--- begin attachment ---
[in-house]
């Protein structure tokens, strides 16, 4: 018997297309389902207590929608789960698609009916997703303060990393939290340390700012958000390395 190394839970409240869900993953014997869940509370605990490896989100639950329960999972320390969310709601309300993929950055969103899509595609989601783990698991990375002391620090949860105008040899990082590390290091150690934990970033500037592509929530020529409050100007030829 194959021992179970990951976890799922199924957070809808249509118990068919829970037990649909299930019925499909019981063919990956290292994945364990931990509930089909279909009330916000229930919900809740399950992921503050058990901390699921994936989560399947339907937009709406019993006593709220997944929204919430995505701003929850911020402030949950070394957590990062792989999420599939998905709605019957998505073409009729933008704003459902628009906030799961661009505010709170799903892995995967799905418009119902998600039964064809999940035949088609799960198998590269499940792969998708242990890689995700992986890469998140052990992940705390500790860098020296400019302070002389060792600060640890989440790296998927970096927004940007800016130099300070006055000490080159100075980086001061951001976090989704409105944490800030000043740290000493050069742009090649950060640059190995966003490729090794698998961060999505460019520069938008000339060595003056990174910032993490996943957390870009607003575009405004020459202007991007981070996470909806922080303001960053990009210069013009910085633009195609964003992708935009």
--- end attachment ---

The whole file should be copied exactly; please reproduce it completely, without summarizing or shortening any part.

[in-house]
């Protein structure tokens, strides 16, 4: 018997297309389902207590929608789960698609009916997703303060990393939290340390700012958000390395 190394839970409240869900993953014997869940509370605990490896989100639950329960999972320390969310709601309300993929950055969103899509595609989601783990698991990375002391620090949860105008040899990082590390290091150690934990970033500037592509929530020529409050100007030829 194959021992179970990951976890799922199924957070809808249509118990068919829970037990649909299930019925499909019981063919990956290292994945364990931990509930089909279909009330916000229930919900809740399950992921503050058990901390699921994936989560399947339907937009709406019993006593709220997944929204919430995505701003929850911020402030949950070394957590990062792989999420599939998905709605019957998505073409009729933008704003459902628009906030799961661009505010709170799903892995995967799905418009119902998600039964064809999940035949088609799960198998590269499940792969998708242990890689995700992986890469998140052990992940705390500790860098020296400019302070002389060792600060640890989440790296998927970096927004940007800016130099300070006055000490080159100075980086001061951001976090989704409105944490800030000043740290000493050069742009090649950060640059190995966003490729090794698998961060999505460019520069938008000339060595003056990174910032993490996943957390870009607003575009405004020459202007991007981070996470909806922080303001960053990009210069013009910085633009195609964003992708935009």